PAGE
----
New Year’s Resolution #7: Be Less Stressed (That Is, Let Off Some Steam)

St. Leon hot springs, Revelstoke, British Columbia

“How far to the hot springs?” I asked. “About 7 kilometers,” Meghan calculated. “And how far is that in miles?” “Maybe…14?”

“We should be getting close,” Meghan promised, pointing at the trickle of hot water meting our icy path.
She’d been saying this for 45 minutes, up hills and through knee-high snow drifts. I’d unzipped my coat, the bitter temperature soothing my sweaty, tired torso. When everything is buried in 12 inches of white, “close” becomes an optical illusion.

St. Leon hot springs, Revelstoke, British Columbia, Canada

The route to St. Leon hot springs follows the bed of a gravel road (in summer) or diverts through a valley. We took an unexpected detour, falling into unpacked snow banks and tripping over hidden tree roots.

Reaching the St. Leon hot springs requires a minor expedition. Located on private land near Nakusp, British Columbia, the sulfurous pools are dug into a mountainside some 7 kilometers from an unpaved, neigh-invisible turnoff.
“It’s only about 14 miles,” Meghan assured me, after we’d strapped on snowboarding boots and camelbacks, and crunched our way up the snowmobile path.
Luckily, her numbers were exaggerated.  After a frigid but fast 40 minute hike – “Look for the blue tarp,” Meghan instructed – we stumbled upon a temporary lean-to dressing room of tarpaulin and pine branches.

St. Leon Hot Springs, British Columbia, Canada

There’s little room for modesty at the St. Leon hot springs. Rumors abound of run-ins with local bathers, glad to soak in their birthday suits.

Though there are several natural hot pools in the area, St. Leon is the only haunt open to visitors, for free.  Layered rock tubs, fed from the spring via black rubber tubing, help St. Leon retain its untouched setting.  Those who do make the trek arrive prepared, with candles, sandwiches, wine, headlamps, water bottles and dry towels.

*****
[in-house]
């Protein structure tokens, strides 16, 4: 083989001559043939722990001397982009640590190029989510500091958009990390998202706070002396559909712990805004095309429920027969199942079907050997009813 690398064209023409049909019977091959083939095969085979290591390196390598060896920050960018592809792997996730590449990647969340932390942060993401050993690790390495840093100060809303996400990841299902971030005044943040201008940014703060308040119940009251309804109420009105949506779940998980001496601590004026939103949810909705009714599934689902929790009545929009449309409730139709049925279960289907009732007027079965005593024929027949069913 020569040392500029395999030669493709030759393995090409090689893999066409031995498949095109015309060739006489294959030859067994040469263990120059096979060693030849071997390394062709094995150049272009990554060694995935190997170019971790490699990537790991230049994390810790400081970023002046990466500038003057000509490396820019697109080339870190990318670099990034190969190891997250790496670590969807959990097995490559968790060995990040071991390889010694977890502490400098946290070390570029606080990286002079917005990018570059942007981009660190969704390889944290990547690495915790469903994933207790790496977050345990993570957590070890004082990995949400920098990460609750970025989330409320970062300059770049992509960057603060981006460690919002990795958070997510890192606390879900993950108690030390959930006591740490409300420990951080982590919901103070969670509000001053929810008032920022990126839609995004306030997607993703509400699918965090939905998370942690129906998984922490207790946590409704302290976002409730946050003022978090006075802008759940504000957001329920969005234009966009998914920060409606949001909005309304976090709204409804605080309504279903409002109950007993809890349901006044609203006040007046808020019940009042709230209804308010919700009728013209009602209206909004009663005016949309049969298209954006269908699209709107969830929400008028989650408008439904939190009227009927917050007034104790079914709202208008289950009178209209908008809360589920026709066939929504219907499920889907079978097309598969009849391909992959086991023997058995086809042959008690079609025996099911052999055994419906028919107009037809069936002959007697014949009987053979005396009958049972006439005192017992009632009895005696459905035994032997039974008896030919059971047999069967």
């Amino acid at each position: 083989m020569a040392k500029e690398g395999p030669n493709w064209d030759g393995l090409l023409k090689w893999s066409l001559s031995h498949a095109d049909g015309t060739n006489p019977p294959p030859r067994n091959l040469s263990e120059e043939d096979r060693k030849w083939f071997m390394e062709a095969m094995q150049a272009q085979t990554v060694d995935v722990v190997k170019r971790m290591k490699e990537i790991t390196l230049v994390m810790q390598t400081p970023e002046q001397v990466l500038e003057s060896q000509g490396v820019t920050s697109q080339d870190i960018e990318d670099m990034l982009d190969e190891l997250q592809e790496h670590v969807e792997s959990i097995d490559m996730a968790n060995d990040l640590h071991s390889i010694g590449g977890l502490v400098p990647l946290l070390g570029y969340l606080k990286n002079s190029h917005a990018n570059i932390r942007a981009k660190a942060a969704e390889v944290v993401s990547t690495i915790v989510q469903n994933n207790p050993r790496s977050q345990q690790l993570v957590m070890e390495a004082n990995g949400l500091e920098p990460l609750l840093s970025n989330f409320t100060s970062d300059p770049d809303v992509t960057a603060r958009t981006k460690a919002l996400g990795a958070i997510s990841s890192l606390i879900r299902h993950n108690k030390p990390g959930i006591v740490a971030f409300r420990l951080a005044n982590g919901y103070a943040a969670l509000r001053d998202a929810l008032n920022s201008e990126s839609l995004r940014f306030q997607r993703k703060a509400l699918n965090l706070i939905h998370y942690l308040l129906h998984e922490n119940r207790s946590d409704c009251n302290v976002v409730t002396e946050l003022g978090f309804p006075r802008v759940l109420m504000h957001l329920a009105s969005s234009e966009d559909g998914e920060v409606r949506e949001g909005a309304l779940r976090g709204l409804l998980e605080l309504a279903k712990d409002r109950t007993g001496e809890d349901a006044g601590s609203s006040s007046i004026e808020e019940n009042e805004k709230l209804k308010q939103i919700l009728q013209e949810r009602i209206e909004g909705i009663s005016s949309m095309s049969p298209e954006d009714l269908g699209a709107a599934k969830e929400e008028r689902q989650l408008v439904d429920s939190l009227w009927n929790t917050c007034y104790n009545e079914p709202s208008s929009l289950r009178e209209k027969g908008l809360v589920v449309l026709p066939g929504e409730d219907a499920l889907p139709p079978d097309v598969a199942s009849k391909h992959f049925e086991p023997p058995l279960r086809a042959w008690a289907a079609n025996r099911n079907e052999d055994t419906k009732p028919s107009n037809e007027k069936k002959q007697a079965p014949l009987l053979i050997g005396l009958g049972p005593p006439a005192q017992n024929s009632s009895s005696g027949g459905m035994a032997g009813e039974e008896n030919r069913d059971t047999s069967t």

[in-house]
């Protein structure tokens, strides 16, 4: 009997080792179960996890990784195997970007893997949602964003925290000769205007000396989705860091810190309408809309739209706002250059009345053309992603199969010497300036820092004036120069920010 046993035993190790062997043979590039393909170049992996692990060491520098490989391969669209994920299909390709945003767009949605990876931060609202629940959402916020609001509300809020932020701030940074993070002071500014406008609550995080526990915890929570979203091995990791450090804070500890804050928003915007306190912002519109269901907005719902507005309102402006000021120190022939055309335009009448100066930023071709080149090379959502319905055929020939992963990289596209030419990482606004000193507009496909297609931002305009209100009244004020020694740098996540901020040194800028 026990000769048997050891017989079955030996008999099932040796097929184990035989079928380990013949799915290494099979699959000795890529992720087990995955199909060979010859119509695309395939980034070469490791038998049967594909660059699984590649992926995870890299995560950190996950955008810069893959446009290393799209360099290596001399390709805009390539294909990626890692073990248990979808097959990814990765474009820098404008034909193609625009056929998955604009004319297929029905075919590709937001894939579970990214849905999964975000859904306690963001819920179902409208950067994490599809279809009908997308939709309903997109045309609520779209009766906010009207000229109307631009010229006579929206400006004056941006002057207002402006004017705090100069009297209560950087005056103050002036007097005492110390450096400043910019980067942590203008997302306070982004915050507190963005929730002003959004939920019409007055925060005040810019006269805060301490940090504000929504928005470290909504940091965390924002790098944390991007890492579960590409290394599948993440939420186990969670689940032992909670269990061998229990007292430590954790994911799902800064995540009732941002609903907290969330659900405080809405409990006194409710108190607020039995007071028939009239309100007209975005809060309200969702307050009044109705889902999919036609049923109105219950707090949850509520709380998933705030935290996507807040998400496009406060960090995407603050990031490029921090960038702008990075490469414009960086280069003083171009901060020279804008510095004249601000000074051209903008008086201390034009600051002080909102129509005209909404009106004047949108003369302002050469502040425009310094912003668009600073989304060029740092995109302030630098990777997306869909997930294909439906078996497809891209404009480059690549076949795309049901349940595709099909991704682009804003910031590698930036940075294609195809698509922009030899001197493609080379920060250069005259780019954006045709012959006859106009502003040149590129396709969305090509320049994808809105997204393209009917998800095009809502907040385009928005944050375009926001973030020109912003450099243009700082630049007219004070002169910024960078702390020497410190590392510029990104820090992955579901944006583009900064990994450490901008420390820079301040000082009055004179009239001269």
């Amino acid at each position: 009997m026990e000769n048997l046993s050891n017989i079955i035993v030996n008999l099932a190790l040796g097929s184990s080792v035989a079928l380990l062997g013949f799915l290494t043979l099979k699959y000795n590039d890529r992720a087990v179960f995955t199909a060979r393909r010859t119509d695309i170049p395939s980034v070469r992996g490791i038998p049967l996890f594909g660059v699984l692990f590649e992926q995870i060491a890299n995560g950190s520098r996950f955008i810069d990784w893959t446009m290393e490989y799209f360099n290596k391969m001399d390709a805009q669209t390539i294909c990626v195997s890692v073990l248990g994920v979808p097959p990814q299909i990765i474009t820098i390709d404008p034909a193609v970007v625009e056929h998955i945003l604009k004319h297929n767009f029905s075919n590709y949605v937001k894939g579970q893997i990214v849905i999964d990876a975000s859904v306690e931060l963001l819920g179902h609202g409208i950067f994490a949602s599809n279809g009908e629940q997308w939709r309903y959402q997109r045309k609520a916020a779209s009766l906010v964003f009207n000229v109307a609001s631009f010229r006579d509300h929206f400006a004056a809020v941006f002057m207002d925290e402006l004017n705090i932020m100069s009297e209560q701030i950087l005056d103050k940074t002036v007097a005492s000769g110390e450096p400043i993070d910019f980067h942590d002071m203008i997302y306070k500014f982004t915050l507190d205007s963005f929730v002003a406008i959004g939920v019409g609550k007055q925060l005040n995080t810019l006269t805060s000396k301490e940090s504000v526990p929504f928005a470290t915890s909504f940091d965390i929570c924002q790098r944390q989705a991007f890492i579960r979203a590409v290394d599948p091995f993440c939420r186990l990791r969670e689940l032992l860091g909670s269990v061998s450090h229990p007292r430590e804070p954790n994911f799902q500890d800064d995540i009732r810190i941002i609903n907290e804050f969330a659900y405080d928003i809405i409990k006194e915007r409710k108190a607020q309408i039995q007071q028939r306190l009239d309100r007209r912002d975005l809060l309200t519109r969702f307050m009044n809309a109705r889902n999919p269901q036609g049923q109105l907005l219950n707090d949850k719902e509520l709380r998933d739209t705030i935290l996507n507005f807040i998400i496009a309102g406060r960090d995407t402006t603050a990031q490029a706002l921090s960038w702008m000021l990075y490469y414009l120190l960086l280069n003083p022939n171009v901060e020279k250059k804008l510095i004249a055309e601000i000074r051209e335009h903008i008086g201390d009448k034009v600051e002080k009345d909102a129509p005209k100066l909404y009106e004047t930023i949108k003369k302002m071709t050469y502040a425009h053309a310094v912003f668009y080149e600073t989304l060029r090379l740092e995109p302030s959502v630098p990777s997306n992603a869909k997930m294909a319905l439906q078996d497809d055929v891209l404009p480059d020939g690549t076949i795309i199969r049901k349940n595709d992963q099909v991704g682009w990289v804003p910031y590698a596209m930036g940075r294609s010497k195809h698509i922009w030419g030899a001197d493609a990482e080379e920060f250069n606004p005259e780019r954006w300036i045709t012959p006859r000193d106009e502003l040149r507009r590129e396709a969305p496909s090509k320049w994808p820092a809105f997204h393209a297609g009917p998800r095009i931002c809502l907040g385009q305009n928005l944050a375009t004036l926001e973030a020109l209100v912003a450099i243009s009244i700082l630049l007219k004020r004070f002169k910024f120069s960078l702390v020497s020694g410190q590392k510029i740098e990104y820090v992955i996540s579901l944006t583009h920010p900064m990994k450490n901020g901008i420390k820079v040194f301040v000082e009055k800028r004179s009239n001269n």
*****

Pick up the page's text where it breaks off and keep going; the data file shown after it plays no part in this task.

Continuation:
St. Leon hot springs, British Columbia, Canada

Someone had carved out floating wooden buckets to hold our hot chocolate and lessen our freezing flights between hot pools and lean-to.

St. Leon hot springs, Revelstoke, British Columbia

Meghan  from an upper pool down to her belongings at the largest, and more temperate, base pool.

This resolution is harder than it looks.  While anyone who has ever worked a 40-hour week can recognize how quickly stress builds up, the duress of long-term travel often goes unreported.  You might not be dealing with idiotic coworkers or a demanding boss; but, skillfully bartering for a cross-town tuk tuk, or trying to find a hostel after 30 hours in a vintage bus, are situations just as likely to cause migraines.  In either environment, it’s up to us to let off some steam.

St. Leon hot springs, British Columbia, Canada

“Isn’t this worth it?” Meghan asks.  Patrick, Me, Adry, Meghan and Jordan revel in St. Leon’s relaxing hot springs.

New Year’s Resolution #7: Worried about breaking this?  Find a way to make time in your daily schedule for even 10 minutes of relaxation.  Set an alarm, mark your calendar, put it into your smartphone.  Just ask Meghan: making the effort is always worth it. (Visit HelloBC to find a British Columbia hot spring near you!)

7 responses to “New Year’s Resolution #7: Be Less Stressed (That Is, Let Off Some Steam)

  1. Pingback: 10 Most Commonly Broken New Year’s Resolutions (Reinterpreted for the Road) « Too Mutch For Words·

  2. I always try to laugh at problems and annoyances, or unwanted individuals. I consider most of misadventures to be actual adventures. Be less stressed for sure! Very nice parallels. Nicely composed blogpost!

    • Thanks Rommel, such a wonderful mentality! I’m sure that makes you a better traveler – your attitude is the best possible ‘passport’ you can carry.

    • And the best place to do that is at a big, beautiful log cabin in the Black Hills… ; ) Wish I could have seen you and Mark while you were out visiting!

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